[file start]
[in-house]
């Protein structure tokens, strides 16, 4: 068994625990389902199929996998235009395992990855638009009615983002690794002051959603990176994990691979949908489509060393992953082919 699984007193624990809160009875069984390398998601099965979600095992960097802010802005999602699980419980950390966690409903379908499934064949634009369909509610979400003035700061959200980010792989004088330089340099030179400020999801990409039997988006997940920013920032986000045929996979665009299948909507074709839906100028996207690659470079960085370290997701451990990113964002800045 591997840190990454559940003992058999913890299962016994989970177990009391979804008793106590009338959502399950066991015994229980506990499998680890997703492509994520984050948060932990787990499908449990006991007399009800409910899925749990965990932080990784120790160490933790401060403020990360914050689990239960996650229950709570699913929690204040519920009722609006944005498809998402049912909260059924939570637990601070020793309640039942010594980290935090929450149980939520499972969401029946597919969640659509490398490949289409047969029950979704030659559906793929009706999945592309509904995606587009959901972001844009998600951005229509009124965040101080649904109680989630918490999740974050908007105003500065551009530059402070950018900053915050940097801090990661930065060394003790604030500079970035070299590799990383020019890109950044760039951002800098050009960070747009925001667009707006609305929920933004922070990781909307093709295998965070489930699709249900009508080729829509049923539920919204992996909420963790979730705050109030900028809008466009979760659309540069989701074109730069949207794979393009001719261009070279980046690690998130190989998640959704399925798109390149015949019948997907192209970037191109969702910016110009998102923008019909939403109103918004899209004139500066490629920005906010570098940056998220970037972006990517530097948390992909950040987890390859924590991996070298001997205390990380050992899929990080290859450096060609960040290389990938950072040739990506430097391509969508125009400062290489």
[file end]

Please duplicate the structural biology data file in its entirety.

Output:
[in-house]
């Protein structure tokens, strides 16, 4: 068994625990389902199929996998235009395992990855638009009615983002690794002051959603990176994990691979949908489509060393992953082919 699984007193624990809160009875069984390398998601099965979600095992960097802010802005999602699980419980950390966690409903379908499934064949634009369909509610979400003035700061959200980010792989004088330089340099030179400020999801990409039997988006997940920013920032986000045929996979665009299948909507074709839906100028996207690659470079960085370290997701451990990113964002800045 591997840190990454559940003992058999913890299962016994989970177990009391979804008793106590009338959502399950066991015994229980506990499998680890997703492509994520984050948060932990787990499908449990006991007399009800409910899925749990965990932080990784120790160490933790401060403020990360914050689990239960996650229950709570699913929690204040519920009722609006944005498809998402049912909260059924939570637990601070020793309640039942010594980290935090929450149980939520499972969401029946597919969640659509490398490949289409047969029950979704030659559906793929009706999945592309509904995606587009959901972001844009998600951005229509009124965040101080649904109680989630918490999740974050908007105003500065551009530059402070950018900053915050940097801090990661930065060394003790604030500079970035070299590799990383020019890109950044760039951002800098050009960070747009925001667009707006609305929920933004922070990781909307093709295998965070489930699709249900009508080729829509049923539920919204992996909420963790979730705050109030900028809008466009979760659309540069989701074109730069949207794979393009001719261009070279980046690690998130190989998640959704399925798109390149015949019948997907192209970037191109969702910016110009998102923008019909939403109103918004899209004139500066490629920005906010570098940056998220970037972006990517530097948390992909950040987890390859924590991996070298001997205390990380050992899929990080290859450096060609960040290389990938950072040739990506430097391509969508125009400062290489």